‘I commend you not to learn your sciences from books unaided, even though you may trust your ability to understand. Resort to teachers for each science you seek to acquire; and should your teacher be limited in his knowledge take all that he can offer, until you find another more accomplished than he. You must venerate and respect him. When you read a book, make every effort to learn it by heart and master its meaning. Imagine the book to have disappeared and that you can dispense with it, unaffected by its loss. One should read histories, study biographies and the experiences of nations. By doing this, it will be as though, in his short life space, he lived contemporaneously with peoples of the past, was on intimate terms with them, and knew the good and bad among them. You should model your conduct on that of the early Muslims. Therefore, read the biography of the Prophet and follow in his footsteps. You should frequently distrust your nature, rather than have a good opinion of it, submitting your thoughts to men of learning and their works, proceeding with caution and avoiding haste. He who has not endured the stress of study will not taste the joy of knowledge. When you have finished your study and reflection, occupy your tongue with the mention of God’s name, and sing His praises. Do not complain if the world turns its back on you. Know that learning leaves a trail and a scent proclaiming its possessor; a ray of light and brightness shining on him, pointing him out.’
– Ahmad ibn al Qasim ibn Abi Usaybia, Uyun al Anba.
By the time the Arabs conquered Iran, Pahlavi, the language of the sacred books of ancient Iran, was in decay. A version of Pahlavi, known as New Persian, with a huge Arabic vocabulary, soon developed. The formation of sultanates in Khurasan and Transoxiana took New Persian to great cultural heights. The Samanid court poet Rudaki (d. 940) was considered the father of New Persian poetry, which included new forms such as the short lyrical poem (ghazal) and the quatrain (rubai, plural rubaiyyat). The rubai is a four-line stanza in which the first two lines set the stage, the third is finely poised, and the fourth delivers the point. In contrast to its form, the subject matter of the rubai is unrestricted. It can be used to express the beauty of a beloved, praise a patron, or express the thoughts of the philosopher. The rubai reached its zenith in the hands of Umar Khayyam (1048-1131), also an astronomer and mathematician, who lived at various times in Bukhara, Samarqand and Isfahan.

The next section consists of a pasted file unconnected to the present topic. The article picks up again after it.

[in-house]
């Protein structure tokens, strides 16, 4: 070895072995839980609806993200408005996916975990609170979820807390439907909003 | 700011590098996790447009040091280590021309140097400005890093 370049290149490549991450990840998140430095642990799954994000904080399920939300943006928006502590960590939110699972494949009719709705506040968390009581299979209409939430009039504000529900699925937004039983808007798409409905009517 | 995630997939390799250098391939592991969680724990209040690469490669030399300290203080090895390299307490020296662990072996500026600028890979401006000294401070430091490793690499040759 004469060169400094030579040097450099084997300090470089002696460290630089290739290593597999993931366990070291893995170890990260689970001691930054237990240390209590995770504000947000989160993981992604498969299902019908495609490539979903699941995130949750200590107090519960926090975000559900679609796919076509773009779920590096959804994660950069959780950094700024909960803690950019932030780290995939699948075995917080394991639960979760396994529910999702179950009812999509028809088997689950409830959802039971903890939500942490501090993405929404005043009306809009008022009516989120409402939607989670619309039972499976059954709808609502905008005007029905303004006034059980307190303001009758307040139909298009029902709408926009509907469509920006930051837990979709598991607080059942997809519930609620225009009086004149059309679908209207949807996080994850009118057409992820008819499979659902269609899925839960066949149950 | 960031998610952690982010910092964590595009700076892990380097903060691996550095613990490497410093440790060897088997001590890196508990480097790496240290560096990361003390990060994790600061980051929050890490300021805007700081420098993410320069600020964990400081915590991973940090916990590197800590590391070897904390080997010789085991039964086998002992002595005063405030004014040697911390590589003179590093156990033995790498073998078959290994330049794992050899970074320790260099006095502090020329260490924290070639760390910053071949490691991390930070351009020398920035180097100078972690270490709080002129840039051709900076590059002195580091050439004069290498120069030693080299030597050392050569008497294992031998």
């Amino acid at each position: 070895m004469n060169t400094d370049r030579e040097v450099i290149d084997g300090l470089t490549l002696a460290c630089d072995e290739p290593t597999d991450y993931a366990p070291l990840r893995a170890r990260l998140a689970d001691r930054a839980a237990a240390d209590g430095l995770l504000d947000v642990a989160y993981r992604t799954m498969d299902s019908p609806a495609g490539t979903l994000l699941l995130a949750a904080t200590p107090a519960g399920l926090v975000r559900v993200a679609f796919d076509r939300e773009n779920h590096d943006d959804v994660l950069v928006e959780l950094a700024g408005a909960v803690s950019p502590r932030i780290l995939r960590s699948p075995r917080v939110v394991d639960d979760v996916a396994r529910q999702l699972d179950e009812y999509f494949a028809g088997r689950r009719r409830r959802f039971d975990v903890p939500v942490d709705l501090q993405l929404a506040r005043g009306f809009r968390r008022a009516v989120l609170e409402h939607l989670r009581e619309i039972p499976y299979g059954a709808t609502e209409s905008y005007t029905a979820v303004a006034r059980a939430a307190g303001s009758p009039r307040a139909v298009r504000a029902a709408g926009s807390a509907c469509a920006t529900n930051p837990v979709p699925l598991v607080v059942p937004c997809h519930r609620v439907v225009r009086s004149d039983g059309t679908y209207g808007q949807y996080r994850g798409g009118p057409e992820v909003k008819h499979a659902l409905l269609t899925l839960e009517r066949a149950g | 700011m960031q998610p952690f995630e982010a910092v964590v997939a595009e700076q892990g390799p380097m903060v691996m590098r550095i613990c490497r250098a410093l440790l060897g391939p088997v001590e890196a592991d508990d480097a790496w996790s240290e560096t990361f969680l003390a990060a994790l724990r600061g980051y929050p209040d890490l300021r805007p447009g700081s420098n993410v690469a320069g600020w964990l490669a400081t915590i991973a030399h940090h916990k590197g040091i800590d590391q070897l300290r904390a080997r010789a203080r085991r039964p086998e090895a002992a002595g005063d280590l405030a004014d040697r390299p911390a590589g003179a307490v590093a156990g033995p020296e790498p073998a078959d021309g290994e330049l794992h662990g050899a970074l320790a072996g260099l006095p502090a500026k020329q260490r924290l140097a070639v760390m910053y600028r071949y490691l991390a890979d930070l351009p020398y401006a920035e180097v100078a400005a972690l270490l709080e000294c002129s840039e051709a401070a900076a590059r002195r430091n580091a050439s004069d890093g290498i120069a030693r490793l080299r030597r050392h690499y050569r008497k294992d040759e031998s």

At the beginning of the eleventh century, Ghazni became the centre of Persian literary life. Poets were naturally attracted by the brilliance of the imperial court. Rulers, too, realised the importance of patronising arts and learning for enhancing their prestige. Mahmud of Ghazni gathered around him a group of poets who composed anthologies (diwans) and epic poetry (mathnavi). The most outstanding was Firdausi (d. 1020), who took 30 years to complete the Shahnama (Book of Kings), an epic of 50,000 couplets which has become a masterpiece of Islamic literature. The Shahnama is a collection of traditions and legends (the most popular being that of Rustam), which poetically depicts Iran from Creation up until the Arab conquest. It was in keeping with the Ghaznavid tradition that Persian later became the language of administration and culture in India.